Going throwback is something everyone strives to do with regard to fashion lately, but credit Detroit Lions’ cornerback Darius Slay for applying the term to his game, and finding some much-needed confidence in the process as a result.
As Kyle Meinke of MLive wrote in February, Slay was set to work with Rod Woodson, former cornerback with the Pittsburgh Steelers and a Hall of Fame member. When he played with the Steelers from 1987-1996 and later with the Baltimore Ravens, he garnered a reputation as one of the most feared defensive backs in the league with 71 career interceptions and 12 touchdowns.
Now, Woodson has taken a particular interest in Slay, whom he admitted he considered to be just like a member of his own family. During the winter, Woodson tutored Slay on the finer points of being a cornerback in the league in California, and sees a lot that he likes in the second year man.
“His upside is tremendous,” Woodson told Meinke back in February. “He has a quick burst, he’s physical, he can run with any receiver in the NFL. He’s physical enough to take anybody, and his contact-courage is up to par. Now the question is can he become one of the top-notch corners? I think he can be. Just give it some time.”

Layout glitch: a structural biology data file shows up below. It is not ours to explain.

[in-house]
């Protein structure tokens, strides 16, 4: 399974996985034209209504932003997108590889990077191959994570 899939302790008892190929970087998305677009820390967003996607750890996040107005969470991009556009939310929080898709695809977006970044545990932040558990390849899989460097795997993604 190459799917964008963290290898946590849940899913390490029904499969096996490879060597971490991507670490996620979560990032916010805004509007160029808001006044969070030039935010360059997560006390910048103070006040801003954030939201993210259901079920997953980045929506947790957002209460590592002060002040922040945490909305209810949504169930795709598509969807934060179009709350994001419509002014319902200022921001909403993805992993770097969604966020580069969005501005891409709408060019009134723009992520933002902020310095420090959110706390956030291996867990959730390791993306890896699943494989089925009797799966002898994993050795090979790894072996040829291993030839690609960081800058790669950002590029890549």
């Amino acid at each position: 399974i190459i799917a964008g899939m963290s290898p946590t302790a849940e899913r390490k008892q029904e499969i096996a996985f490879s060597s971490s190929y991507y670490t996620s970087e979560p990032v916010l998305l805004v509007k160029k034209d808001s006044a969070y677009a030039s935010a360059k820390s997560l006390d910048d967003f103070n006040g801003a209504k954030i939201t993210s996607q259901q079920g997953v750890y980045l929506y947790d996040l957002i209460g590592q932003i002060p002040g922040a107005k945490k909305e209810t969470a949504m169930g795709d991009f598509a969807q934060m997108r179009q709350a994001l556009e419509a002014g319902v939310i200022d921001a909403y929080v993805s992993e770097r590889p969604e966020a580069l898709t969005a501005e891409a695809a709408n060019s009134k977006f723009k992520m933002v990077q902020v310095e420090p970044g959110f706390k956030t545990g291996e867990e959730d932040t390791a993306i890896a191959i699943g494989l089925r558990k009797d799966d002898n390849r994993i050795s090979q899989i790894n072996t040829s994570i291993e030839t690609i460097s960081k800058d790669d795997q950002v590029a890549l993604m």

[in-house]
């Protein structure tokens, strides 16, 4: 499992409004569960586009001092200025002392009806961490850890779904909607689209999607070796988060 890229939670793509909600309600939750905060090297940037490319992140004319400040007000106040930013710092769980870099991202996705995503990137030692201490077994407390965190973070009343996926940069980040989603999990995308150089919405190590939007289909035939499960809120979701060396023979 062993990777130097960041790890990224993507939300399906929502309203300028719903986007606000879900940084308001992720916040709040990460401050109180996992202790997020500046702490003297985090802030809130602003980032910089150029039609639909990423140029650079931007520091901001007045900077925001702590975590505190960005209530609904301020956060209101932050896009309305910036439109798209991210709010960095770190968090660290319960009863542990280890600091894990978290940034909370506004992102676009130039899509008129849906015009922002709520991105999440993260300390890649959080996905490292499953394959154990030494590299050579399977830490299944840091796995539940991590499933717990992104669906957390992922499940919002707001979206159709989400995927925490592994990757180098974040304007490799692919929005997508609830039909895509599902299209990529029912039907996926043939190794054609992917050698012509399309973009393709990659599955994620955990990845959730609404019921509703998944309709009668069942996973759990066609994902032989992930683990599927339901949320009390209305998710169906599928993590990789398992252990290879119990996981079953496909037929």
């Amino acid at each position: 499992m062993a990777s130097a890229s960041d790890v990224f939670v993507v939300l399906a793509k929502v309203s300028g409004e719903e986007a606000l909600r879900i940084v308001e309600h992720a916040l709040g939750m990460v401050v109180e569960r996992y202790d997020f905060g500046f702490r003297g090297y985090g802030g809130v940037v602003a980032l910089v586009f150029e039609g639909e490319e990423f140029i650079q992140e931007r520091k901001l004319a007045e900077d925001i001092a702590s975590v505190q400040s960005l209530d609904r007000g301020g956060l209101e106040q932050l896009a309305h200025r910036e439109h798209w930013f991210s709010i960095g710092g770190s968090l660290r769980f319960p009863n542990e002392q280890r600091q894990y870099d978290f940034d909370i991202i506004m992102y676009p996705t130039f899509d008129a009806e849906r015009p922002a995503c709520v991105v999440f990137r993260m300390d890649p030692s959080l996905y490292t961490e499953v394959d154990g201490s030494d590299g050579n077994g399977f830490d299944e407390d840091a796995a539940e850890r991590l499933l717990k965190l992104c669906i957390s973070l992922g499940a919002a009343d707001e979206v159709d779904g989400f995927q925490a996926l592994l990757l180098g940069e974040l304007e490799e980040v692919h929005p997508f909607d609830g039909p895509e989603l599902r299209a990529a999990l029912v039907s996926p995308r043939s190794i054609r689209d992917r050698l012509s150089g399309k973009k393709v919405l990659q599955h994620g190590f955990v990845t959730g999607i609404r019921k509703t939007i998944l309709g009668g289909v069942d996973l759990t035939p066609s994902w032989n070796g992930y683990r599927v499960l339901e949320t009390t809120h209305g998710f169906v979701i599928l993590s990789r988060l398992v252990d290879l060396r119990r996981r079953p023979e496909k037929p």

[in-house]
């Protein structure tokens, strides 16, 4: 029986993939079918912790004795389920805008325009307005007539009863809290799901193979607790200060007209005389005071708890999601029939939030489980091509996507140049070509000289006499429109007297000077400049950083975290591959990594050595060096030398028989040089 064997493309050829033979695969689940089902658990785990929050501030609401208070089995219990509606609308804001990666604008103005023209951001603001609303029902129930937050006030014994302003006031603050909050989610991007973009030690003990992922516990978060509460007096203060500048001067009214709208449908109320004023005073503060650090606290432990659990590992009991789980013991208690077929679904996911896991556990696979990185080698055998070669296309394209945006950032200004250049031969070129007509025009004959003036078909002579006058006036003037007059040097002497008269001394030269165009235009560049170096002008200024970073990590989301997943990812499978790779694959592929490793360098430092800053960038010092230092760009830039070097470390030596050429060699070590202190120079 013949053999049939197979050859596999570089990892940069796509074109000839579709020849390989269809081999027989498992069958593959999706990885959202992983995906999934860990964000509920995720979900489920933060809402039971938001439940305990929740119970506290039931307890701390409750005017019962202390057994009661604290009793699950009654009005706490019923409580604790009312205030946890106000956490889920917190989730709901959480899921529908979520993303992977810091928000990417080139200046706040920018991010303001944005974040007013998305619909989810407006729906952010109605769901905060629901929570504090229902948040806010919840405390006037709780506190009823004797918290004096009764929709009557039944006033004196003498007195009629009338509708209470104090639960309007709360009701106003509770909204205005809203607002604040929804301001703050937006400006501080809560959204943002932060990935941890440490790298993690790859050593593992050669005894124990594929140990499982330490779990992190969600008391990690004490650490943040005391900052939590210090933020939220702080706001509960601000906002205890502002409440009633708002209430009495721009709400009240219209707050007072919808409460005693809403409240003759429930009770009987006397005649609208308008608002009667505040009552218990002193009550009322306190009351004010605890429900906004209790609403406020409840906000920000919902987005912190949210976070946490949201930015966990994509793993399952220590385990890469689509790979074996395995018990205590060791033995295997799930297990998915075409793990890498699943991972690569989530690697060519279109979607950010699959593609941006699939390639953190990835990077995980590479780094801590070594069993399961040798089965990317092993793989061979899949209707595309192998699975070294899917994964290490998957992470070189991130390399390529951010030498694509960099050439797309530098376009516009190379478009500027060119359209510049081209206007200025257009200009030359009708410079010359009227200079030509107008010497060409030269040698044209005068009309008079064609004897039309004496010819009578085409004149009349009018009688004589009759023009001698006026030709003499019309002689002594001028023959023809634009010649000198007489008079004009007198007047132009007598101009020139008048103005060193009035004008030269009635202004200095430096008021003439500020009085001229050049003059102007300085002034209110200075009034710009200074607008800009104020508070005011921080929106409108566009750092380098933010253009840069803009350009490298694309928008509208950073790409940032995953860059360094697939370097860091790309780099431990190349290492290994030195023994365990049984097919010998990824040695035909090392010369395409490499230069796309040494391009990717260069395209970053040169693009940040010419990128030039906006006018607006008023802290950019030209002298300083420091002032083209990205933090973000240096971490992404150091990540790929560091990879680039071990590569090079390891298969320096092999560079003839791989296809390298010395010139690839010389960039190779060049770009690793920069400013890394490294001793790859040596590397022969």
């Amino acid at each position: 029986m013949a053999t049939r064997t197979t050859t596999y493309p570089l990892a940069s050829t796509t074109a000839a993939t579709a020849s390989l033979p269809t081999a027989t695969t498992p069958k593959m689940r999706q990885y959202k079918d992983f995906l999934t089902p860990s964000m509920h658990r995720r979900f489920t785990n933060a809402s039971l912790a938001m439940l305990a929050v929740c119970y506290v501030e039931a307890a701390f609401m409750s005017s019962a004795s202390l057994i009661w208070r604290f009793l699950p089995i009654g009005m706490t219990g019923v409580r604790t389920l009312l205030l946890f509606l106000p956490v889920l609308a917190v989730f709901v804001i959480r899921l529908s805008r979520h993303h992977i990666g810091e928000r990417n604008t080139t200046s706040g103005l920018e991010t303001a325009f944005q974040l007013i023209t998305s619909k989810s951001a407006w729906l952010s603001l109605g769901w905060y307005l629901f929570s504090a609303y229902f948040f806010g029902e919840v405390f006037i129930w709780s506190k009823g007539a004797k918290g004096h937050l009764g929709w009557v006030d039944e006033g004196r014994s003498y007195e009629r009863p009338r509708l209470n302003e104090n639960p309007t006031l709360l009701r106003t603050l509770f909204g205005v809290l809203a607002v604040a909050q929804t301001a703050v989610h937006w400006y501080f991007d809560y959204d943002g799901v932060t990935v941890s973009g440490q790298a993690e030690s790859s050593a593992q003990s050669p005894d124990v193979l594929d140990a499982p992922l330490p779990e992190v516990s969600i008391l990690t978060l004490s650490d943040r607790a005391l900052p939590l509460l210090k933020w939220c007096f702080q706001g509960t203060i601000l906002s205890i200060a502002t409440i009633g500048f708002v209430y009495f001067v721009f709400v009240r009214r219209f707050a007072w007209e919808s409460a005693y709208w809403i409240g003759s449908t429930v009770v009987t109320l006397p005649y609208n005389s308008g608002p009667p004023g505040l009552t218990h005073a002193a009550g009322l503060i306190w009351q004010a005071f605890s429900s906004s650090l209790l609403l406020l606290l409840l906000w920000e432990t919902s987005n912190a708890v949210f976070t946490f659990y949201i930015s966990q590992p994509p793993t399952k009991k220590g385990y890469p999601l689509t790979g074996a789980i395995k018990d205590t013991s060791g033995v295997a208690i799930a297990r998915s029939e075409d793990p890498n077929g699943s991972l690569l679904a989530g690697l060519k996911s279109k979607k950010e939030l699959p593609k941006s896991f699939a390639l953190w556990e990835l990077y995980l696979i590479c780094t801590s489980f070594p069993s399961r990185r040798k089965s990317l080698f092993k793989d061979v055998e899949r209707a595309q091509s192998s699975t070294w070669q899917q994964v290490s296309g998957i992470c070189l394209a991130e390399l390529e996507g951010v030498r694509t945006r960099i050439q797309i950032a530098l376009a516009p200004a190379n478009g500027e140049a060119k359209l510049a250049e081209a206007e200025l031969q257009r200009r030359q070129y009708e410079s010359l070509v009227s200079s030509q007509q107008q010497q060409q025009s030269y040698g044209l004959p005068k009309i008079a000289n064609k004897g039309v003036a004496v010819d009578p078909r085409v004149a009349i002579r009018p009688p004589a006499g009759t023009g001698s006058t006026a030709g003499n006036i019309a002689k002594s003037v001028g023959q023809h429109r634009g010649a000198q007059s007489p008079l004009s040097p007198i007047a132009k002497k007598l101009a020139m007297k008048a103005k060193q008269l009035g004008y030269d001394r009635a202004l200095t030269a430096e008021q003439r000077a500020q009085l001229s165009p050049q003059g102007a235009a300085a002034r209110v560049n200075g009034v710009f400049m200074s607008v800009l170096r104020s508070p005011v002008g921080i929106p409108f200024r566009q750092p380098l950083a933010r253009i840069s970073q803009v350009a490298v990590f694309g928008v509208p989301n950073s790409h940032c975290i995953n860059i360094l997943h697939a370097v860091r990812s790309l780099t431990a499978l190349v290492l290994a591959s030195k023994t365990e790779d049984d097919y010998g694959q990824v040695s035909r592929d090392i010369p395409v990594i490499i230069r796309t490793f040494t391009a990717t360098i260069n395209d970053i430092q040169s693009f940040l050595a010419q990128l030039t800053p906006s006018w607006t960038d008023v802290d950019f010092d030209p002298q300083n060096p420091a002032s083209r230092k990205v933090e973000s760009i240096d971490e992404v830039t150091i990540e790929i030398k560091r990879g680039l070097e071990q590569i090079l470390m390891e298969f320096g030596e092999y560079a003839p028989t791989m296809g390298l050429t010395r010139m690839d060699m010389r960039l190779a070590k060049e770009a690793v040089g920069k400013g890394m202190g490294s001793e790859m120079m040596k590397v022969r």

Flash forward four months. Since the winter, Slay did plenty of work with Woodson personally, and the results have shown. In the first round of recent OTA’s, Slay appeared to be one of the best players on the field according to Meinke, who noted his solid coverage across the board on anyone not named the superhuman Calvin Johnson, and it was likely thanks in part to one piece of Woodson’s offseason tutelage.
“Woodson noticed on film that Slay developed a habit of looking too much at the quarterback as the ball was thrown. That sometimes caused him to be a step slow despite that 4.36 speed. ‘So he said to play the man more,’ Slay said.”
The help from Woodson, and the confidence gained as a result is huge for Slay and the Lions. Plenty have been ringing their hands about Detroit not adding a corner early in the draft, but most forget the Lions did add one in 2013. Few defensive backs make the jump to the NFL seamlessly, and according to Woodson, Slay already has all the tools to be great in time. It seems as if it’s just a matter of fine tuning his skills, finding better instincts and gaining confidence.
If the first look at Slay on the field in May is any indication, the Lions might be able to get bigger that expected results from a player most figured to provide modest returns again. For years, Woodson’s tough press, man-to-man defense was amongst the best in the league at his position, and with Slay’s body, if Woodson was able to turn him into a similar player instinctually, the sky could be the limit.
For Slay, going throwback in 2014 could be the key both to finding the confidence needed to survive the NFL and providing the Lions with the dominating contributor they’ve long hoped to find for the secondary.